What is OSPI’s role?
OSPI’s Equity and Civil Rights Office ensures that school districts are in compliance with state and federal civil rights laws. We assist school districts, parents and students with issues related to state and federal nondiscrimination laws. We do not investigate individual allegations or provide legal advice.
What should I do if I believe my child is being discriminated against?
Allegations of discrimination should be reported to your child’s teacher or principal immediately! This will allow the school the opportunity to address your concerns and resolve the situation as soon as possible. Each school district will also have someone who is responsible for responding to complaints about discrimination. This person is called the Compliance Coordinator. If you are unable to resolve your concerns with your child's teacher or principal, contact your school district's Compliance Coordinator to discuss your concerns or to file a complaint.
School District Civil Rights Compliance Coordinator List
+ What is unlawful discrimination?
Unlawful discrimination is the unfair or unequal treatment of a person or a group because they are part of a defined group, known as a protected class. Discrimination can occur when a person is treated differently, or denied access to programs, services or activities because they are part of a protected class. Discrimination can also occur when a school or school district fails to accommodate a student or employee’s disability.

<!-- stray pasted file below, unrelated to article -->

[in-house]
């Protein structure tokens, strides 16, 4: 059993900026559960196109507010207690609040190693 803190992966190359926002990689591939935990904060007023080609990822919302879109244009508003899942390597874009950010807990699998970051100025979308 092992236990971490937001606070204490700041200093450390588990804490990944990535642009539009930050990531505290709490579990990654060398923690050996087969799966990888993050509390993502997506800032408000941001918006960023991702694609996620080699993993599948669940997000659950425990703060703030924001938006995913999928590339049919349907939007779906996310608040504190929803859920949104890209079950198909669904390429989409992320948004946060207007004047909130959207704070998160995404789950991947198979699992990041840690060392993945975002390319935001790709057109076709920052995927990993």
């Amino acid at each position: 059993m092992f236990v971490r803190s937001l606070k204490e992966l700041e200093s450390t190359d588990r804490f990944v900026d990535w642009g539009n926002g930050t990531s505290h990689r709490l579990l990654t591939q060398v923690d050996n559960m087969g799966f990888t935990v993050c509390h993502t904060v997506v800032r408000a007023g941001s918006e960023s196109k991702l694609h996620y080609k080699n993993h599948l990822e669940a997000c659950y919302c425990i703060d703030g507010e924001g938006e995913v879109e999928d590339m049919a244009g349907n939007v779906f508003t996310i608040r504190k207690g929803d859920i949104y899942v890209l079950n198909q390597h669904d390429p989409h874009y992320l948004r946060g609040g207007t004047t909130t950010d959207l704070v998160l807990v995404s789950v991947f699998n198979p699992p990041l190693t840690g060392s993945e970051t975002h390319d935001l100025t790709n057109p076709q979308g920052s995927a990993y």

+ What is a protected class?
A protected class is a group of people who share common characteristics and are protected from discrimination and harassment by federal and state laws. Protected classes defined by Washington state law include: Sex; Race/Color; Religion/Creed; National origin; Disability or the use of a trained dog guide or service animal; Sexual orientation, gender expression or identity; Veteran or military status.
What if I can’t resolve the problem with the school?
If you cannot resolve your concern with the school, you may wish to file a formal complaint with the school district. Please see below for the instructions on how to file a formal complaint:
If you cannot resolve your concerns with the principal, you may wish to file a formal complaint with the school district (WAC 392-190-065).
Can anyone file a complaint with the District?
Yes. You can file a formal complaint by writing a letter to your Superintendent that describes what happened and why you think it is discrimination. It is helpful to include what you want the district to do. Your letter must be signed.
What will the District do?
The employee designated by the district to receive complaints will investigate your allegations and provide the Superintendent with a written report of the complaint, and the results of the investigation. You and the district may also agree to resolve your complaint in lieu of an investigation.
What will the District Superintendent do?
The Superintendent will send you a written letter within 30 calendar days which will either deny your allegations or describe the reasonable actions the district will take. The letter will include how to file an appeal with your School Board if you do not agree with the Superintendent’s decision. Corrective measures must occur no later than 30 calendar days of the Superintendent’s letter.
What if I don’t agree with the Superintendent’s decision or no one responds to my letter?
Your next step is to appeal to your school district School Board.
If your complaint is not resolved or if no action is taken by the district, your next step is to appeal to the school board (WAC 392-190-070).
What is an appeal?